Recently I posted a blog that ended this way:
This is not about whether Matta was a good hire - he was. This is not about whether Matta is a good coach - he is. This is certainly not a call for his firing (I'm still trying to understand the mindset of Chicago Bears ownership who fired a coach that got them 10 wins. What proven winner is on the market? That to me looks like a team ready to implode completely.) This is about whether he is maximizing potential, whether OSU basketball under Matta is as good as it can be. I think Matta is a good coach, a very good coach. But I don't think he has earned a right to be above criticism. I'd gladly give up a few B1G wins for an NC ring or two. I'd even settle for playing in two NC games in five years. I'd like to see hustling role players learning teamwork. I'd like to see more Turners, who come to Columbus rough and leave as professionals. Those to me are how to measure elite coaches. And wanting such things does not mean I am never and will never be satisfied - they mean that for all Matta's successes I think he is falling short of what an OSU coach can accomplish. And I'd like to see those things accomplished.
I had thought my position was clear - that OSU basketball under Matta was good yet could be better. I also thought this was non-controversial - that every coach, no matter how successful, would feel that the best was still to come. The 11W response, however, was vitriolic. It was as if we were still in the 14th century (or whenever it was) and I had suggested that the earth revolves around the sun. The responses were more religious than scientific. Which is really unfortunate because some legitimate questions I had raised were being almost completely ignored. Andyvance compared Matta's winning percentage with other coaches - thank you Andy! - but otherwise my blog might have served no purpose whatsoever but to get Buckeye fans irate. Since subtlety did not work I will try stating directly some questions I think those who take basketball seriously might care to look at more closely.
Given the pavlovian way too many readers react to my name alone I'd like to offer two reassurances. I just ask questions here, I do not give answers. I do not attack Thad Matta, Ohio State sports or western civilization. And I do not know the answers to these questions - this is not a devious way of attacking Matta, OSU or wc. It may be that the answers suggest that Matta is operating in an idiosyncratic way that may put a firm ceiling on what he can be expected to consistently achieve. It may also be that the answers establish that he is operating according to principles that have proven successful, and that there is no limit to what can be expected. Search if you have a curious mind; refrain if you fear what you might find.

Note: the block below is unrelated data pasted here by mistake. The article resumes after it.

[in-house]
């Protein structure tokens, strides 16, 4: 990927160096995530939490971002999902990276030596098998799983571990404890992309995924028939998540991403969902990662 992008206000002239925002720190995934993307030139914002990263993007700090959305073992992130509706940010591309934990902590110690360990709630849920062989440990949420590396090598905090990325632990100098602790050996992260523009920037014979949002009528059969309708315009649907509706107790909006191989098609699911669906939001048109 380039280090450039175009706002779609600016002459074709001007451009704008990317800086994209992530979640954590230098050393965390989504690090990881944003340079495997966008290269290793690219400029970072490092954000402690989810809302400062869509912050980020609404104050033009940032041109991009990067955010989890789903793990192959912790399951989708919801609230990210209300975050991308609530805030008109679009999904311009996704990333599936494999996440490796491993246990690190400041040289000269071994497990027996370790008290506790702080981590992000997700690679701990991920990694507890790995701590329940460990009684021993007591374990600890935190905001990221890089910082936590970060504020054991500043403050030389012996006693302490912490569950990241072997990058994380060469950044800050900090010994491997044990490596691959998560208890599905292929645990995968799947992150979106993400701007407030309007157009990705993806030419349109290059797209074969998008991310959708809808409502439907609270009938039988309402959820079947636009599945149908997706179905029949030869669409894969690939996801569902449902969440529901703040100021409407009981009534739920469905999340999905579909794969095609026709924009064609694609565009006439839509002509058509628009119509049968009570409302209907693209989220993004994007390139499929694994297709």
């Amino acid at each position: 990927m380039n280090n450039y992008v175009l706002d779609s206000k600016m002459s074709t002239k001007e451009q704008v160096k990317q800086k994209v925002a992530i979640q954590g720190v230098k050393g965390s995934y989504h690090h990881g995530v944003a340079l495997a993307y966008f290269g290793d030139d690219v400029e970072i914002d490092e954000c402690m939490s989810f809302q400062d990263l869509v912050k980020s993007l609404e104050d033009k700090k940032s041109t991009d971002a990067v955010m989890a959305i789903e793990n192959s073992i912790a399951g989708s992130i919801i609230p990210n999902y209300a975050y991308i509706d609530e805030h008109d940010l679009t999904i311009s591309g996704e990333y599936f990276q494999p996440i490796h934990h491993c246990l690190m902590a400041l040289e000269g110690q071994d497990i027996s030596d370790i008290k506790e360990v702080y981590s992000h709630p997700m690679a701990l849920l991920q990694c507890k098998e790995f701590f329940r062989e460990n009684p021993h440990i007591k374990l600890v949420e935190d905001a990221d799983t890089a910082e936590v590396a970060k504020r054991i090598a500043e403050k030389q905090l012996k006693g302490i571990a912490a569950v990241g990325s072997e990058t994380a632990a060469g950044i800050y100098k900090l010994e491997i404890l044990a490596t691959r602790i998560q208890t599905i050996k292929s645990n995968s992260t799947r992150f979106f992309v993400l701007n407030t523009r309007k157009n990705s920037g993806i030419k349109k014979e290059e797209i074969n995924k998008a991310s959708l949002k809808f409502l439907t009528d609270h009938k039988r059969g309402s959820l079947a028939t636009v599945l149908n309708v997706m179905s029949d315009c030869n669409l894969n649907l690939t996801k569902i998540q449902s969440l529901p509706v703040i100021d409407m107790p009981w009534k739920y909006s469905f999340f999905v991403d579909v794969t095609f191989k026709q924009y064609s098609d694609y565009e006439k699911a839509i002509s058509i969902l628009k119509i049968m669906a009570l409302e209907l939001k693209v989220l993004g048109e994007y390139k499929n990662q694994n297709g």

1. I wish I hadn't started my blog with reference to Trey Burke because doing so permitted those so inclined to focus entirely on my error in not remembering that Shannon Scott had been more highly regarded. With that apology now on record let's put Matta's recruiting in the spotlight. We all know the one-and-dones he has brought to Columbus; the less heralded players he has molded into strong starting line-ups. Matta deserves recognition for these achievements. But he has offered spots on the roster to a lot of players who have not become household names even to Buckeye fans; and in at least a couple of instances he may have failed to fill known needs. How has Matta actually recruited top to bottom during his years in Columbus? Narrowing the focus, how should his incoming class of 2012-2013 be evaluated? There is not a single senior on this year's roster that he recruited (Ravanel transferred in) and none from the graduating class of 2013 left early for the pros - what happened to his recruits? More generally, a relatively small number of roster players ever contribute in a meaningful way - are the guys who ride the pine for a year or four just not very good? and if that is the case is Matta recruiting a higher percentage of busts than he should? And to return to Burke should Matta be paying heightened attention to local kids (including Chane Behanan from Cincinnati who is now killing it at Louisville) or are Ohio and Columbus as recruiting bases absolutely no more important than anyplace else?